With more than 65 million album sales worldwide under their belts, and two prestigious Diamond Awards to their credit, Britain's premiere arena rock band, Def Leppard
- Joe Elliott
(vocals), Vivian Campbell
(guitar), Phil Collen
(bass) and Rick Allen
(drums) continue to be one of the most important forces in rock music. Over the course of their illustrious career, the group has produced a series of classic groundbreaking albums that have all set the sound for generations of music fans and artists. The group's spectacular live shows, filled with powerful melodic rock anthems, have become synonymous with their name and are an institution in the touring industry as they continue to sell out arenas worldwide.
recently released their 14th studio album, Songs From The Sparkle Lounge
- upon release the album debuted at #5 on the Billboard Top 200 earning the group their highest-charting debut since 1992's, Adrenalize - which included the hit single Nine Lives
, a groundbreaking collaboration with country music superstar Tim McGraw
. Recorded last year during month-long stints at lead singer Joe Elliott
's Dublin studio, the album's title refers to a backstage area called The Sparkle Lounge
on Def Leppard
's 2006 tour where the band would go to write songs. Thus far this year, group have been heavily touring behind their new opus across the globe. While the group were enjoying a small break between legs of the current tour, Joe Matera
caught up with guitarist Phil Collen
to discuss the new album, touring, how the band is coping with the ever changing musical climate and the secret to writing great songs.
UG: The band's most recent studio outing, Songs From The Sparkle Lounge features a mixture of both old and new sounding Def Leppard that is underscored by a raw and reinvigorated energy
Well we started the album while we were on tour so it didn't have the usual 'take six months off, try and get re-establish in the studio and forget what you're doing' thing happening. When you're on tour, you're playing every day and so there is a bit more aggression there and you also tend to play a little bit differently and sing differently too. But when you're off tour, you really do forget that you actually get into a different mode and are a bit more comfortable. So that was the main thing and reason why there is a bit more of a spark to it than the other studio stuff we've done previously.
The band has never been afraid to tip its toes in other genres, for example, Nine Lives comes close to treading into country rock terrain. And I remember reading an interview with Joe Elliot once where he stated that he hated Def Leppard being labeled a heavy metal band as such because he believed a band had to straddle different genres in order to remain successful and sustain a long standing career.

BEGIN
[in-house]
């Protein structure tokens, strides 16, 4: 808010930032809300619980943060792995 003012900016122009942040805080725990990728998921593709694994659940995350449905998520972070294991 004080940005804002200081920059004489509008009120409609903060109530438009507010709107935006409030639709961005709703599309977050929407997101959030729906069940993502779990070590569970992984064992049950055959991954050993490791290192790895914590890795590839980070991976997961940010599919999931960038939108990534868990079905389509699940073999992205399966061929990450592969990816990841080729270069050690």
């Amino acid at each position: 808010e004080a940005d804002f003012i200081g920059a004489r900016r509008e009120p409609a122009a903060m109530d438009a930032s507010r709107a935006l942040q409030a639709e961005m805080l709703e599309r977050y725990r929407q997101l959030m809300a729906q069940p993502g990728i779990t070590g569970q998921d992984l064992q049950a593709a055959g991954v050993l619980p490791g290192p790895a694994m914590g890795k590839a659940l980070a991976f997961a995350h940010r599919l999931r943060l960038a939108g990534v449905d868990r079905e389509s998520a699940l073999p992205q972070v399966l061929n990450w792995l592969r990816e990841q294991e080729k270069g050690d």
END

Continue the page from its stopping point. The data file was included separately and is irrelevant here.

Yeah, but I don't even think that. I just think it would have been very unnatural for us to have done it that anyway. We're just a rock band and it would be very unnatural for us, for example, to play death metal music. It's not what we're really are about. Nine Lives is closer to The Stones and AC/DC than it is to some of the other bands. And for us, that is not a stretch as both of those bands, we were every much influenced by. And again, doing country would have been a bit weird for us to do, but we've done it in a kind of bluesy rock thing really. And that is what Nine Lives turned out to be. And again, it is not too much of stretch for us to do that at all.
You recently licensed several tracks for use on Guitar Hero III: Legends of Rock?
|"We're just a rock band and it would be very unnatural for us, for example, to play death metal music."|
Yeah and with Nine Lives we released it as a single and were the first band to actually do that on Guitar Hero. As the record industry is changing and it is morphing into other stuff, you now need other outlets for your music. And that platform was perfect for us, having it come out and released on a game.
When it comes to touring today, how does it compare to touring during the '80s. What do you think are the main differences?
The main difference is the state of the record industry today. I think on the grand scheme of things, records are less important now. I mean, for an artist you still need to do that, make a record, but from a business point of view you really end up not having an album to promote at all as opposed to having it the other way around. The way it used to be like. It is very hard to get stuff out there on a major level today but on a grass roots level, it's very different as you can get stuff out there on the internet. And do stuff like that which is very exciting. And because of that, it creates a lot of artists who are not afraid at doing their own thing, and are not being told what to do by some A & R guy. So they're following their own noses and being very natural about it. And I like that aspect to it. And that is the main differences from when we used to tour before to today. And I think music is very, if not, more important in people's lives than it used to be too.
So have you started the writing process for the next Def Leppard album?